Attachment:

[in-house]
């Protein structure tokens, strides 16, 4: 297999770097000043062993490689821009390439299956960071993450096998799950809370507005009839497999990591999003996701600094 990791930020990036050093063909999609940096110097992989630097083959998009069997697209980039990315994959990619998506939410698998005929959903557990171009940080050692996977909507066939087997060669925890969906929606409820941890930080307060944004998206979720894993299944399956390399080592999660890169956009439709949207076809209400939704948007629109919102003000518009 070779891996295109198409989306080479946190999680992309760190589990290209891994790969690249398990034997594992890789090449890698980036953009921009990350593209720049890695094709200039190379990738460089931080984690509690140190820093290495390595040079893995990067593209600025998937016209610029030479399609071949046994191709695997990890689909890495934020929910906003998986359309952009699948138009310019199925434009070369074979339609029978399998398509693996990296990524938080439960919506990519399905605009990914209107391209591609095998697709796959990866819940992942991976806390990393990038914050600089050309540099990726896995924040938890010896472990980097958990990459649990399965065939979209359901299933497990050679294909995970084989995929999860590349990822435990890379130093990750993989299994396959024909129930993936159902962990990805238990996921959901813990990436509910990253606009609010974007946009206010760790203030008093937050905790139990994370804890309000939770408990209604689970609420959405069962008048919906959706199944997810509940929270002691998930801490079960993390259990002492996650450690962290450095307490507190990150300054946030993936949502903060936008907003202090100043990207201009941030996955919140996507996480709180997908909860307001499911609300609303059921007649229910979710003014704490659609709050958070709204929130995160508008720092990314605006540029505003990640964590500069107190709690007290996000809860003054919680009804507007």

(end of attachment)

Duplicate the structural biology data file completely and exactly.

[in-house]
């Protein structure tokens, strides 16, 4: 297999770097000043062993490689821009390439299956960071993450096998799950809370507005009839497999990591999003996701600094 990791930020990036050093063909999609940096110097992989630097083959998009069997697209980039990315994959990619998506939410698998005929959903557990171009940080050692996977909507066939087997060669925890969906929606409820941890930080307060944004998206979720894993299944399956390399080592999660890169956009439709949207076809209400939704948007629109919102003000518009 070779891996295109198409989306080479946190999680992309760190589990290209891994790969690249398990034997594992890789090449890698980036953009921009990350593209720049890695094709200039190379990738460089931080984690509690140190820093290495390595040079893995990067593209600025998937016209610029030479399609071949046994191709695997990890689909890495934020929910906003998986359309952009699948138009310019199925434009070369074979339609029978399998398509693996990296990524938080439960919506990519399905605009990914209107391209591609095998697709796959990866819940992942991976806390990393990038914050600089050309540099990726896995924040938890010896472990980097958990990459649990399965065939979209359901299933497990050679294909995970084989995929999860590349990822435990890379130093990750993989299994396959024909129930993936159902962990990805238990996921959901813990990436509910990253606009609010974007946009206010760790203030008093937050905790139990994370804890309000939770408990209604689970609420959405069962008048919906959706199944997810509940929270002691998930801490079960993390259990002492996650450690962290450095307490507190990150300054946030993936949502903060936008907003202090100043990207201009941030996955919140996507996480709180997908909860307001499911609300609303059921007649229910979710003014704490659609709050958070709204929130995160508008720092990314605006540029505003990640964590500069107190709690007290996000809860003054919680009804507007």